their frustrations about human rights can in fact be explained, and
that, with a proper understanding of defective systems of justice,
actual improvements and even great changes could be brought about?
In short, can we envisage
a new form of activism and dynamism and create a new type of human
rights defender, one who does not merely talk about defending rights
but can really protect the rights of the people they are working
Make war to gain
Fr. ROY CIMAGALA,
August 29, 2017
WE have to understand the
proper relationship between war and peace. Christ himself who is the
prince of peace recommended a kind of warfare that we have to
undertake all the time. This can be gleaned from the following words
“Do not think that I have
come to bring peace upon the earth. I have come to bring not peace
but the sword…Whoever loves father or mother more than me is not
worthy of me…” (Mt 10,34 ff)
In another part of the
gospel, he also said: “From the days of John the Baptist until now,
the kingdom of heaven suffers violence, and the violent bear it
away.” (Mt 11,12)
We have to understand
though that to be violent in this sense does not mean to be
destructive but rather constructive, driven by love and the desire
to be united with God and with the others in a way proper to us as
children of God and brothers and sisters among ourselves.
Our life here on earth
cannot but be in some form of struggle. Aside from our innate urge
to grow and develop that requires some effort, we also have to
contend with enemies whose sole intent is precisely to bring us
down, to divert us from our proper path toward holiness.
We are not simply ranged
against natural difficulties, challenges and trials in life, but
rather with very powerful and subtle nemeses. The natural enemies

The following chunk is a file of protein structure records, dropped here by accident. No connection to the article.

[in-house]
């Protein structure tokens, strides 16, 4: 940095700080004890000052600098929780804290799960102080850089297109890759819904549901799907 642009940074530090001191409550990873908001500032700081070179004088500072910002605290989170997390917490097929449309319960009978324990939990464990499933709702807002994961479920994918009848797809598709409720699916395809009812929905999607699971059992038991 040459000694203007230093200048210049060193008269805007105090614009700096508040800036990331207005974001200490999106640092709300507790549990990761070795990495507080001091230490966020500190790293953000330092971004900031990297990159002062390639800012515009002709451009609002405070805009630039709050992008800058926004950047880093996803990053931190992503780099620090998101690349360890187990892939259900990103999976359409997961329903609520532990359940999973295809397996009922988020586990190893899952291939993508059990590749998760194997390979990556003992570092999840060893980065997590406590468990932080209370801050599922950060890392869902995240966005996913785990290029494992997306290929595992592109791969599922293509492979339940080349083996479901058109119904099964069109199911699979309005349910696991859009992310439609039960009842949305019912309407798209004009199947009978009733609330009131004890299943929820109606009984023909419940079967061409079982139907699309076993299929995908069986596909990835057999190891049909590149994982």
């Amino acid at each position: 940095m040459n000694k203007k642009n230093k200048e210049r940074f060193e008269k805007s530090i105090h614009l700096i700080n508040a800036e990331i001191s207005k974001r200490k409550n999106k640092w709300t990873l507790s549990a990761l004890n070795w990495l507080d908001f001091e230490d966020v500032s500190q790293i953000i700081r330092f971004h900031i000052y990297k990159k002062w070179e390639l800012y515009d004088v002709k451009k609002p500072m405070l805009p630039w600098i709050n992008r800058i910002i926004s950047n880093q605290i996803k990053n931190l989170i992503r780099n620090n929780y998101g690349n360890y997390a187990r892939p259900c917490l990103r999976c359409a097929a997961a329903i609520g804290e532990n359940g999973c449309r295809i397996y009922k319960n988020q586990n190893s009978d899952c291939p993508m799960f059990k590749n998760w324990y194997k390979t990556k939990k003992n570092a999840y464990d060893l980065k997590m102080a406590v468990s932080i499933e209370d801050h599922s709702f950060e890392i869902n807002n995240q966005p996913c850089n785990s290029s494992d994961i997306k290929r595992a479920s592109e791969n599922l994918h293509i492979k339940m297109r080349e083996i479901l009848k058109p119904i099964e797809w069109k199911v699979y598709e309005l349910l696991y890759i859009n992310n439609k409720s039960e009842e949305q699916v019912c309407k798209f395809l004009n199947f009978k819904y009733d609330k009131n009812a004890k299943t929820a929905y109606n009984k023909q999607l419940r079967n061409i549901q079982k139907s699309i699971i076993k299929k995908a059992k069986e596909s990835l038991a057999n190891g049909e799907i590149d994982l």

alone are already formidable.
But we still have enemies
tougher than these. As St. Paul said, “Our wrestling is not against
flesh and blood, but against principalities and power, against the
rulers of the world of darkness, against the spirits of wickedness
in the high places.” (Eph 6,12)
Truth is many people – in
fact, I would say all of us one way or another – are looking for
effective ways to develop our spiritual life and to be skillful in
the unavoidable spiritual warfare in this life.
People, including the
young ones whose stirring for the spiritual can be sharp and intense
if hidden, want to know, for example, how to pray, or how to keep it
going amid the many concerns in life. Getting engaged with God all
throughout the day eludes them.
They actually want to know
how to grow in the virtues but do not have ample support to pursue
the goals. For example, to remain chaste, if the interest still
flickers, remains an impossible dream.
They see glimpses of the
need for the cross, for sacrifices in this life, but they get
stalled if not hostaged by worldly distractions. Many want to get
out of their self-absorption, but no one helps them, giving them
ideas or simply encouraging them.
We need to find ways of